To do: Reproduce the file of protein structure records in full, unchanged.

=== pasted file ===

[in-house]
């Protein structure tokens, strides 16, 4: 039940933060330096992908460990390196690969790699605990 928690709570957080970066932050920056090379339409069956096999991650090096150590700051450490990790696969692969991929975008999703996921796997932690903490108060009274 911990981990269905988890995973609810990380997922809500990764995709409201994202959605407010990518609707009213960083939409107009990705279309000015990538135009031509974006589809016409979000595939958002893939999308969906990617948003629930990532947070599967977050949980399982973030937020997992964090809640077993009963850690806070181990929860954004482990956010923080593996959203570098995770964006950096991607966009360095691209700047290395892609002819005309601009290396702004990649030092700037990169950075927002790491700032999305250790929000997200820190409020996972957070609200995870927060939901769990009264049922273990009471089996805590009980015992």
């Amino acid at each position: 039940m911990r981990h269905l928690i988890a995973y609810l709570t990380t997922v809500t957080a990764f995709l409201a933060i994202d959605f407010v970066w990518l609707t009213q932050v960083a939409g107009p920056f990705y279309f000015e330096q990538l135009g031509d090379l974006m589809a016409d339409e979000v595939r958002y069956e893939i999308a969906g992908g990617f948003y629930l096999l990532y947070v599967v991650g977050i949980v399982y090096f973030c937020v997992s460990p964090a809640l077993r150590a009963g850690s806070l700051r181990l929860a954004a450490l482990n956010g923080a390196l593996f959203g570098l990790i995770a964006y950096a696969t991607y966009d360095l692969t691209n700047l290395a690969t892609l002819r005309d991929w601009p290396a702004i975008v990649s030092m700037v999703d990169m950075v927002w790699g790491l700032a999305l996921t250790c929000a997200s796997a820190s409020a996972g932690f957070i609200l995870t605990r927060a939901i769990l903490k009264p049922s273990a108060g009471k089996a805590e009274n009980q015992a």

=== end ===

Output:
[in-house]
């Protein structure tokens, strides 16, 4: 039940933060330096992908460990390196690969790699605990 928690709570957080970066932050920056090379339409069956096999991650090096150590700051450490990790696969692969991929975008999703996921796997932690903490108060009274 911990981990269905988890995973609810990380997922809500990764995709409201994202959605407010990518609707009213960083939409107009990705279309000015990538135009031509974006589809016409979000595939958002893939999308969906990617948003629930990532947070599967977050949980399982973030937020997992964090809640077993009963850690806070181990929860954004482990956010923080593996959203570098995770964006950096991607966009360095691209700047290395892609002819005309601009290396702004990649030092700037990169950075927002790491700032999305250790929000997200820190409020996972957070609200995870927060939901769990009264049922273990009471089996805590009980015992």
């Amino acid at each position: 039940m911990r981990h269905l928690i988890a995973y609810l709570t990380t997922v809500t957080a990764f995709l409201a933060i994202d959605f407010v970066w990518l609707t009213q932050v960083a939409g107009p920056f990705y279309f000015e330096q990538l135009g031509d090379l974006m589809a016409d339409e979000v595939r958002y069956e893939i999308a969906g992908g990617f948003y629930l096999l990532y947070v599967v991650g977050i949980v399982y090096f973030c937020v997992s460990p964090a809640l077993r150590a009963g850690s806070l700051r181990l929860a954004a450490l482990n956010g923080a390196l593996f959203g570098l990790i995770a964006y950096a696969t991607y966009d360095l692969t691209n700047l290395a690969t892609l002819r005309d991929w601009p290396a702004i975008v990649s030092m700037v999703d990169m950075v927002w790699g790491l700032a999305l996921t250790c929000a997200s796997a820190s409020a996972g932690f957070i609200l995870t605990r927060a939901i769990l903490k009264p049922s273990a108060g009471k089996a805590e009274n009980q015992a």